(Re) Watching Michael Mann’s disjointed supernatural film, The Keep I realised I wanted one thing from it – Mann’s original cut. Apparently clocking in at 3 1/2 hours it was trimmed down to 2 by Paramount Pictures, who then cut another half hour out of it after some rough previews.
It’s not like now. If Michael Mann came to a studio and said he has a three hour genre epic (and honestly can we please get Mann to do another supernaturally themed film – PLEASE!) studios would snap it up. In the early 80s, with only one previous feature film Thief under his belt Mann didn’t have the clout, or the recognition that he does today.
Adapting the novel by F. Paul Wilson, the story is simple, and no doubt effective if screened as originally intended, and in Mann’s hands is incredibly dreamlike.
A group of Nazis have arrived at a small village in Dinu Pass amongst the Carpathian mountains. There they find a staggeringly huge construct, a keep, covered in crosses. As their leader, Woermann (Jurgen Prochnow) investigates and takes possession of village, and keep, he realises that it looks more like it was designed to keep something in.
Nazi soldiers attempt to pry some of the crosses off the walls, thinking they have some monetary value, and unwittingly release a demonic presence that begins to stalk the walls of the keep, seeking a way out. It’s also leaving messages on the walls in a language that has been dead for five centuries.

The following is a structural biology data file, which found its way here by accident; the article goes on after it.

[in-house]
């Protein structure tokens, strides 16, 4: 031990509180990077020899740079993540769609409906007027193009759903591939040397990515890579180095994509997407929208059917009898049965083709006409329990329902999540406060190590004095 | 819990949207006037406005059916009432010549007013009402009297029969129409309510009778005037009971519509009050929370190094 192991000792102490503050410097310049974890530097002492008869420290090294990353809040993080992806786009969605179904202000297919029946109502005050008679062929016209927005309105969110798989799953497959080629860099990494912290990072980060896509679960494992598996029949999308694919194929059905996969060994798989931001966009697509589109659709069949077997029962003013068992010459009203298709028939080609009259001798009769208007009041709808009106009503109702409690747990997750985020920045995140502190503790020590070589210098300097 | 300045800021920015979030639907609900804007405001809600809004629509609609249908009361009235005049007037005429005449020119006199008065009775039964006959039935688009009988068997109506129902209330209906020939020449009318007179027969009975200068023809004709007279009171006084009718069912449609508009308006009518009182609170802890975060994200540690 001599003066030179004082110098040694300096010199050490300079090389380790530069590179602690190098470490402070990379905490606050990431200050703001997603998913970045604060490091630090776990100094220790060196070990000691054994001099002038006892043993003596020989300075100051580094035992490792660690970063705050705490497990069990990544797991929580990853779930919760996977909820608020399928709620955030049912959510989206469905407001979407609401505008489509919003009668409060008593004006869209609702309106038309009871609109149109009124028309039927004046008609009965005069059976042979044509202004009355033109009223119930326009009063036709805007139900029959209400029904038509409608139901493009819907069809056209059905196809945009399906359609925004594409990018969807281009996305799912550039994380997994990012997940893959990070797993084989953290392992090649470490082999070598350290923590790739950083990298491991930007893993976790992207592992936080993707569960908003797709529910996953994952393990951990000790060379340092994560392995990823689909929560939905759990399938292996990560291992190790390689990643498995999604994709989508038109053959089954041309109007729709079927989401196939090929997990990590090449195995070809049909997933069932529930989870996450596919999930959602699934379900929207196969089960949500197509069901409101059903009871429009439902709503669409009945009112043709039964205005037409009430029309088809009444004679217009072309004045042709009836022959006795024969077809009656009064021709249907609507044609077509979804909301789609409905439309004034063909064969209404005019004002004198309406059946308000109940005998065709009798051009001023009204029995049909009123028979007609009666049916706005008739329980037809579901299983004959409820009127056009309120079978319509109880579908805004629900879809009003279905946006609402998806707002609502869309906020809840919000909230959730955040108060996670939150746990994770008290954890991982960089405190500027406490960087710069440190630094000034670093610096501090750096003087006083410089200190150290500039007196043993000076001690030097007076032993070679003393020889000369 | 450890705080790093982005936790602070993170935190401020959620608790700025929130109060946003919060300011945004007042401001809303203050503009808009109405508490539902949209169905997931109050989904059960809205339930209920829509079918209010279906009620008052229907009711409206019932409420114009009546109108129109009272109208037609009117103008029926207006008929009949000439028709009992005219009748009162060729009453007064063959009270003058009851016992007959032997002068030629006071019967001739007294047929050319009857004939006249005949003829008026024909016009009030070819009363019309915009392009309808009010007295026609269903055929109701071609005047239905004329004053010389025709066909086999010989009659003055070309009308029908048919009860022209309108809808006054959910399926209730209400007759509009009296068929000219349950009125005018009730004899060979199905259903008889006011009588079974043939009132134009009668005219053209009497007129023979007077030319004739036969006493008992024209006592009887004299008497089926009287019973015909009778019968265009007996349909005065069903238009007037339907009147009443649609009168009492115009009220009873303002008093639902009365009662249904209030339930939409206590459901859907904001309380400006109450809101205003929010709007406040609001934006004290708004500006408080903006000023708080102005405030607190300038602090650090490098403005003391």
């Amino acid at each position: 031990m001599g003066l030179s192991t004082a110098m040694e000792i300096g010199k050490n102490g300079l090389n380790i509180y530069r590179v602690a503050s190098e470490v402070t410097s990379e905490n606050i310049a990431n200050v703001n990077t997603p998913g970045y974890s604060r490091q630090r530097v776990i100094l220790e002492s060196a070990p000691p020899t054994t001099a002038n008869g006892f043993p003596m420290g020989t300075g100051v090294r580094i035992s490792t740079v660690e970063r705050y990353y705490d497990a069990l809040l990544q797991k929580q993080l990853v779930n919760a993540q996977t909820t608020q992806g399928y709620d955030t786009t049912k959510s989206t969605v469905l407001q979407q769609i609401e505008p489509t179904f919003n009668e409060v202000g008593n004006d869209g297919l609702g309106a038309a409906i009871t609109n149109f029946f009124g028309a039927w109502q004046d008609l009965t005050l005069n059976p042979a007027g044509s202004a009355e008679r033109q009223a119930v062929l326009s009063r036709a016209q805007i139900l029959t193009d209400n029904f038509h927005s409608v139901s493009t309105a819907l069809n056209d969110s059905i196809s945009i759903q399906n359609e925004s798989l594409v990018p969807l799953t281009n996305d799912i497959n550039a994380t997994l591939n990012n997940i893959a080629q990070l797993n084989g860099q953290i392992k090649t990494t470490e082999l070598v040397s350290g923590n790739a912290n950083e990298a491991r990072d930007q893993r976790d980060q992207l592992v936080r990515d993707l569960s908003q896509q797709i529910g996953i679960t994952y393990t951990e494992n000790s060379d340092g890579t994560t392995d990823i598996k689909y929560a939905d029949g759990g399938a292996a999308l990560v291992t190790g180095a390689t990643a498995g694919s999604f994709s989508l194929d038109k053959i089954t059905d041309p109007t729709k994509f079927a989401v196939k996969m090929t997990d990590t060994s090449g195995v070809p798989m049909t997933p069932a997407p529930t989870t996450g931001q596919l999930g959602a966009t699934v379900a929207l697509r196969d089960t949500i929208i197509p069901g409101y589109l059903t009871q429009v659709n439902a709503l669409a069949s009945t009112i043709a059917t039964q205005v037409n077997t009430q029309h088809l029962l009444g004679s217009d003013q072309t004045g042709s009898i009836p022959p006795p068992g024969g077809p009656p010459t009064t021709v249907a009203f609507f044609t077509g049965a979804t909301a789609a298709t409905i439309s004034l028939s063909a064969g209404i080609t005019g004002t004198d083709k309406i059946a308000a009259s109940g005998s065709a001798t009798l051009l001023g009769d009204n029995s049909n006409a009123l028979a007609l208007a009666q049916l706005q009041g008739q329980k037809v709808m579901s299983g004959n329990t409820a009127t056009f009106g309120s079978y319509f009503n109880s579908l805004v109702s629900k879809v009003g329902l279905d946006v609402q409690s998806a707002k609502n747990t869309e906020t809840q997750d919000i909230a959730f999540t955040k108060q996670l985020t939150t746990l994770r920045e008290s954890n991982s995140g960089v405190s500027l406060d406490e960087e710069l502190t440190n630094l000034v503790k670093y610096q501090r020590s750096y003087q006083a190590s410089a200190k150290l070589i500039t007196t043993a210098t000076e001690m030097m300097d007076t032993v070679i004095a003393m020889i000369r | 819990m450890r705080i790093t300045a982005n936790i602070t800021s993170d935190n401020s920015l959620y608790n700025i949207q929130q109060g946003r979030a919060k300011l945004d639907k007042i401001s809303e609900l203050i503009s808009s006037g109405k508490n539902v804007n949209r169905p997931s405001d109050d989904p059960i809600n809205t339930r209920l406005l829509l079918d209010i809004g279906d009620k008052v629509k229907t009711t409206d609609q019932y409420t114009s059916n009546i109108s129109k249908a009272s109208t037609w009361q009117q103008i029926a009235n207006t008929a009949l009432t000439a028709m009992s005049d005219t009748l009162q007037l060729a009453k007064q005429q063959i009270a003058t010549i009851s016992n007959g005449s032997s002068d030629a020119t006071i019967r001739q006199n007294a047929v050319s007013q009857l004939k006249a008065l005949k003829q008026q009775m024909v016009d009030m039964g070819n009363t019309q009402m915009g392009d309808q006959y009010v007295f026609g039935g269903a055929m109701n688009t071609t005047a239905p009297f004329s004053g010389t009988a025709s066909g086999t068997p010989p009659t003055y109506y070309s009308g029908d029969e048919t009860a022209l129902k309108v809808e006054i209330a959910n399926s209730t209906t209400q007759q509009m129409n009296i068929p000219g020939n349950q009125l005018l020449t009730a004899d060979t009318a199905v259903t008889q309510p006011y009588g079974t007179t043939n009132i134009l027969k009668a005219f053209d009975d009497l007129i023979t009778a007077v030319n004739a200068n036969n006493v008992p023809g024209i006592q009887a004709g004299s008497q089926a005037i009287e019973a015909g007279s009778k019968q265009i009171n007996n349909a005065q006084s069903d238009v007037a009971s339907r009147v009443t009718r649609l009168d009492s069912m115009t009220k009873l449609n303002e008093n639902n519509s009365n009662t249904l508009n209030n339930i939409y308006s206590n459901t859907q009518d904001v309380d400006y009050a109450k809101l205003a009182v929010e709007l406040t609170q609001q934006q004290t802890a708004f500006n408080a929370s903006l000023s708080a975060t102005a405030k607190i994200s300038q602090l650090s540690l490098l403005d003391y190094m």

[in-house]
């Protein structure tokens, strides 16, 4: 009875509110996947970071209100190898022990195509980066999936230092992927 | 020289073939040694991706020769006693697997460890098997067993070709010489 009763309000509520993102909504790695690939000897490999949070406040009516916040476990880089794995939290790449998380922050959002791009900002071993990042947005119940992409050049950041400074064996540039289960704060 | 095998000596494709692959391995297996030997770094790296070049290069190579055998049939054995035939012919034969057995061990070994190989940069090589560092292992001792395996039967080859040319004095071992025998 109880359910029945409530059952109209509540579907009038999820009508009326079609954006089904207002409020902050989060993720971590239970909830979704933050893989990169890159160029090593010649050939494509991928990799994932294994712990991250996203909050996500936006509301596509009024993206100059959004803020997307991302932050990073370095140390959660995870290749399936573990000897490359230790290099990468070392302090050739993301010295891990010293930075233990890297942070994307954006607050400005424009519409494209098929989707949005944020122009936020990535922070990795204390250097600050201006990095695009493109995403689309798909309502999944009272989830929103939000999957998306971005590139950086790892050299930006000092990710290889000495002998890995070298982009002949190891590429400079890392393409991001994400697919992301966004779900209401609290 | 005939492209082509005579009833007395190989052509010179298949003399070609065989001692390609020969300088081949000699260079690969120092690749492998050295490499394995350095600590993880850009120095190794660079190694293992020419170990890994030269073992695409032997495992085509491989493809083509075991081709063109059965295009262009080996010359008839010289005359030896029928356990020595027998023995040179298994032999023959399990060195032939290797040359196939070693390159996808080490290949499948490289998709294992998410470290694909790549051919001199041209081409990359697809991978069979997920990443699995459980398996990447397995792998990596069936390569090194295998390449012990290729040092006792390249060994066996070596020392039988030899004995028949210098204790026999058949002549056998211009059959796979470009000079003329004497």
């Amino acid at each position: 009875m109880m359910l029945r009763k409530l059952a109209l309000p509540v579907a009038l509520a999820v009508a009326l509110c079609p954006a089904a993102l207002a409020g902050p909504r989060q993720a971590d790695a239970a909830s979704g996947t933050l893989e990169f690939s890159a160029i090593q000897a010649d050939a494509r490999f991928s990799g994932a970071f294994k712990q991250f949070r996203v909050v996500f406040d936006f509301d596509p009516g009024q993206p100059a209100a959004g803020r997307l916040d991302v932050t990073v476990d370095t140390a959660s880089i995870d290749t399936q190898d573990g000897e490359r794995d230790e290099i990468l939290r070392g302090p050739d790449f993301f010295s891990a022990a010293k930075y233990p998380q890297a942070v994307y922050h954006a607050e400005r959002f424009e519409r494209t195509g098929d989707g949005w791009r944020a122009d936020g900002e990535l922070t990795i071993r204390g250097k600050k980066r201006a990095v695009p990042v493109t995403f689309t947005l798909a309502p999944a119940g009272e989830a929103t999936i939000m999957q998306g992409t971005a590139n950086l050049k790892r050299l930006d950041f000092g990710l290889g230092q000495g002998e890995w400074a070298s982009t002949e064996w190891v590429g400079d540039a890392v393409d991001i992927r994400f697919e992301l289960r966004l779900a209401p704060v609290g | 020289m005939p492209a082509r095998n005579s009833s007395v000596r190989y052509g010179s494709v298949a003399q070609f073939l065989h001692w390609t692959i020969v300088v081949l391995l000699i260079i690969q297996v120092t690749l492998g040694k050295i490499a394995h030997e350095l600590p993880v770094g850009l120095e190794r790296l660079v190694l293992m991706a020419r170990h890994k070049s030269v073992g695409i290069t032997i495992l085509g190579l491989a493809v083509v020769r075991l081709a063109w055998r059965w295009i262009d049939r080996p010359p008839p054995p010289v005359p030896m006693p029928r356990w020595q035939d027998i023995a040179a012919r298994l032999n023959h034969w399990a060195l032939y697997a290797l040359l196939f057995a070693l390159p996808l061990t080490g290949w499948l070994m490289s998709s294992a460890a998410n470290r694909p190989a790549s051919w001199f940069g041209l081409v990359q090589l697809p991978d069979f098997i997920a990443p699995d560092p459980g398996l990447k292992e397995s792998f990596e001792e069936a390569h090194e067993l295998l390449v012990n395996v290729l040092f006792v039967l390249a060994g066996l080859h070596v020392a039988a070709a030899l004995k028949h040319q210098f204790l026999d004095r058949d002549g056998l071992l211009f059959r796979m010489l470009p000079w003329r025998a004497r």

With men dying nightly, another officer, an SS officer, Kaempffer (Gabriel Byrne) arrives, and promises to kill five villagers for each soldier who dies. They also go to a nearby concentration camp, and bring a Jewish historian, Dr. Theodore Cuza (Ian McKellan) and daughter Eva, (Alberta Watson) to the keep to decipher it and help stop whatever is going on.
With nightly murders, and madness seeming to seep into the village, it is Cuza who encounters the being that walks the keep’s walls, trapped there by a talisman it wants removed. And it may corrupt Cuza to do it.
The side of the right is aided by the arrival a mysterious man, named Glaeken (Scott Glenn) who knows more than anyone what is really going on here, and he knows how to stop it.
The strange demonic being is becoming a physical manifestation with the more loves it claims, and soon, should it break free of the keep, nothing will be able to stop it.
And man, I wish I could see a longer cut of this film. There are jumps in continuity, and plot holes, and jaring musical edits that suffer from the cutting that was done to the film. And yet, I still dig it. there’s something fascinating about the tale, and the cast involved.
Sure, the author hated the adaptation (done by Mann) but did he see the intended cut, or the one that got pushed into theatres? I wish the cut footage could be restored. I have no doubt it would be a whole new movie, and would end up being a solid entry in Mann’s filmography instead of a film he disowned.